In a previous post I discussed some initial investigations into the use of unsupervised learning techniques (i.e. clustering) to identify usage patterns in web search logs. As you may recall, we had some initial success in finding interesting patterns of user behaviour in the AOL log, but when we tried to extend this and replicate a previous study of the Excite log, things started to go somewhat awry. In this post, we investigate these issues, present the results of a revised procedure, and reflect on what they tell us about searcher behaviour.
So to recap, last time we got to the point where we’d applied the expectation maximization algorithm to a sample of 10,000 sessions from the AOL log, and were hoping to replicate the findings from Dietmar Wolfram’s 2008 study. But our results were very different: three clusters instead of four, and some very different patterns. Moreover, our results weren’t even replicable within themselves: a further three samples of 10,000 sessions produced widely different outcomes (7, 10 and 10 clusters respectively). Even increasing the sample size to 100,000 seemed to make little difference (despite the suggestion in Wolfram’s paper that subsets of 50k to 64k sessions should produce stable clusters).
So why are we seeing such different results? One interpretation may be of course that these insights are indeed an authentic reflection of changes in user behaviour due to differences in context (e.g. a different search engine, time period, demographic, etc.) But before we explore that possibility, we should take steps to discount the effect of other confounding factors. For example, is our data truly representative of the population? Taking a further sample of sessions is a relatively straightforward test of this, and indeed, applying EM to a fresh sample of 10,000 sessions produced the following 4 clusters [note that I have changed the display order of the features to facilitate comparison with Wolfram’s results, and simplified their names]:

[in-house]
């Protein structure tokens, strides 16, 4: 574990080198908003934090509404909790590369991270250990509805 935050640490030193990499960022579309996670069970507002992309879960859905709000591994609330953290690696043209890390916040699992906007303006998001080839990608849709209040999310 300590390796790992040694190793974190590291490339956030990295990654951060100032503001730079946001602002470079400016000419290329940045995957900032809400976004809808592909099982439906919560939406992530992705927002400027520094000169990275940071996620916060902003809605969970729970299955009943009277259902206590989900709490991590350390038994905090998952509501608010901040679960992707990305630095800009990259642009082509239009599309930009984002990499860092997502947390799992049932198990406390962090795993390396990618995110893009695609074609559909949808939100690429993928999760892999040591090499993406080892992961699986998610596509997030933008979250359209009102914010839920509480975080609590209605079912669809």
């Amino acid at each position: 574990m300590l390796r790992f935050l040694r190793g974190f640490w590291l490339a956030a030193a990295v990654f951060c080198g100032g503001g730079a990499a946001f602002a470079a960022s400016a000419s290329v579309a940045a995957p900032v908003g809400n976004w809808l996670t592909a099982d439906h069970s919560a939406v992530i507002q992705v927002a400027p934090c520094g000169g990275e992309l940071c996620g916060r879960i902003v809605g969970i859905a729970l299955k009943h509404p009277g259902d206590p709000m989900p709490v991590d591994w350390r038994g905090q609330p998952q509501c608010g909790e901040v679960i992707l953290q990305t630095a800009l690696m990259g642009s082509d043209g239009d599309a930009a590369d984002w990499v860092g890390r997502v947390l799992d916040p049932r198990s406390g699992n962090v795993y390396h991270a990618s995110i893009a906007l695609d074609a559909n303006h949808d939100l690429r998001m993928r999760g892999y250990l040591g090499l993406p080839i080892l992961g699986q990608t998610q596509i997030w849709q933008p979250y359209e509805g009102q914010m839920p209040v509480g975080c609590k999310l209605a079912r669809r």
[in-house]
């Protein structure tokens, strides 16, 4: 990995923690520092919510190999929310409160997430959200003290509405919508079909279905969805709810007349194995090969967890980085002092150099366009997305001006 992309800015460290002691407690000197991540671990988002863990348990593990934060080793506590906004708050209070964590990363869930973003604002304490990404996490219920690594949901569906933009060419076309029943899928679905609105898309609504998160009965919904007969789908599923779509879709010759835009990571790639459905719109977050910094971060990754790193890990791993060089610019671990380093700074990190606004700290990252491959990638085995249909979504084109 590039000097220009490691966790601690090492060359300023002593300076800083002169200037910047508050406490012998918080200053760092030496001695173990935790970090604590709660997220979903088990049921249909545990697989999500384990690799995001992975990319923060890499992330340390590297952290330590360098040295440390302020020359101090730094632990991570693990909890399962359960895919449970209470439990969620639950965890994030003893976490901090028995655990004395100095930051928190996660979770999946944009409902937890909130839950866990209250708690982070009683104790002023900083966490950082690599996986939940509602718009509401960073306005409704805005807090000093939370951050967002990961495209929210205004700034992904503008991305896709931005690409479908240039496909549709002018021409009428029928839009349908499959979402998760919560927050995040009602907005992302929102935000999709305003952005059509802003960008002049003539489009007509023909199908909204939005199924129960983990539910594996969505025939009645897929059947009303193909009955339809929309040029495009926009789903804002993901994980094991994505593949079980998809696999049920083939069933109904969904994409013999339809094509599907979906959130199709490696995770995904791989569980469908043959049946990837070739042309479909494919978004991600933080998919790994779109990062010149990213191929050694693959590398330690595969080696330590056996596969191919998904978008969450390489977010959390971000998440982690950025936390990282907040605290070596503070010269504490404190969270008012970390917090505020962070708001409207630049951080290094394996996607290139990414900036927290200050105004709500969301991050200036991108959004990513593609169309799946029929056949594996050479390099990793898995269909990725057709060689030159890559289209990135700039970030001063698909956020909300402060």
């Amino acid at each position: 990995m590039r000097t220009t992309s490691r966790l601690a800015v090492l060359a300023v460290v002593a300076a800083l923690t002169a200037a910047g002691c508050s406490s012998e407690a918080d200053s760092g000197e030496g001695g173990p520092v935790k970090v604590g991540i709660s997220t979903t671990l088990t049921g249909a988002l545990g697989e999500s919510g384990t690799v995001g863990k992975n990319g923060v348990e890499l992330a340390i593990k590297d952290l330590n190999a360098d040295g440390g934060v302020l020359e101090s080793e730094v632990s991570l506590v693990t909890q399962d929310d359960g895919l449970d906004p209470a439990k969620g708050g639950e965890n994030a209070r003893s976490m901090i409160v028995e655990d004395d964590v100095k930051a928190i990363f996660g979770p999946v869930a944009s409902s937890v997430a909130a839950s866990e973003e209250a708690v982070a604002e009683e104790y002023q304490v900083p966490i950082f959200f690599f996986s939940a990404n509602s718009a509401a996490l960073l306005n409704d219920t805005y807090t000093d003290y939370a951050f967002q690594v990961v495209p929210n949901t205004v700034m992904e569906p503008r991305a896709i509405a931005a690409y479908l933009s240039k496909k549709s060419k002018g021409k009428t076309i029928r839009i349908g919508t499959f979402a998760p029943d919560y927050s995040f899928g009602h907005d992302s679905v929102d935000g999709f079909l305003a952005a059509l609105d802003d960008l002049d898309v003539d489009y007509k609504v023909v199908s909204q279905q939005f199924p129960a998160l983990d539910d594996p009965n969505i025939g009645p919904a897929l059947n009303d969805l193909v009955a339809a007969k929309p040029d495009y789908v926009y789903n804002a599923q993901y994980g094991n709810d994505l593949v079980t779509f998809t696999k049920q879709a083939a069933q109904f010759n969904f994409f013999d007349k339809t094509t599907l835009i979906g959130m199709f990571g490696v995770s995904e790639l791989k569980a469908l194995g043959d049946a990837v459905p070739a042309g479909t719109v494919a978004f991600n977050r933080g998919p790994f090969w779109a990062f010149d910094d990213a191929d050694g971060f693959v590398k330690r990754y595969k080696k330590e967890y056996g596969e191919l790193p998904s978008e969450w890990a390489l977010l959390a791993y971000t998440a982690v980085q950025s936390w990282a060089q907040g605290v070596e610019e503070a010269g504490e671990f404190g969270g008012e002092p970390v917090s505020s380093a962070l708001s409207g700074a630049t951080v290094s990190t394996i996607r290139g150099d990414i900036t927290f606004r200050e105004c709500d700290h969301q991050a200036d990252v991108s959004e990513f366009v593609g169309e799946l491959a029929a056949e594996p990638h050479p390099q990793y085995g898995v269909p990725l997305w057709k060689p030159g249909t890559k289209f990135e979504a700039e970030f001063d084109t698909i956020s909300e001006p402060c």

This outcome seems to offer some interesting insights, but again, it fails to repeat across the other samples; with 5, 6 and 7 clusters produced each time. Moreover, increasing the sample size to 100,000 also fails to produce a stable result, with 7, 13, 6 and 6 clusters produced on each iteration.
But let’s pause for a moment and examine the pattern in more detail. There is something very odd happening with term popularity now: we see a small cluster (just 3% of the sessions) where this feature seems to be something of an outlier, compressing the remaining traces into a narrow band. Indeed, the phenomenon becomes even more pronounced when we take a sample of 100,000 sessions:
Perhaps this is an artefact of the clustering algorithm? Let’s try XMeans instead (which is a variant of kMeans where the value for k is determined by the algorithm). In this iteration, XMeans finds a local optimum at k=10, so the number of clusters is different. But the overall pattern, with a small cluster (1% of sessions) representing outlier values for term popularity is again clearly visible:
So something else must be at play. It turns out that there is indeed an artefact in the data which is causing this. Long story short, there are a small number of sessions which contain just a single query, consisting solely of the character ‘-‘. Precisely why they are there is a matter for speculation: they may have been the default query in some popular search application, or an artefact of some automated service or API, etc. We’ll probably never know. But sessions like these, along with other robot-generated sessions, aren’t generally helpful when trying to understand human behavioural patterns. Instead, they are best removed prior to analysis. Of course, there are no 100% reliable criteria for differentiating robot traffic from human, and what should be removed is a matter for judgement, often on a case-by-case basis. In this case, including these single character queries appears to be counter-productive.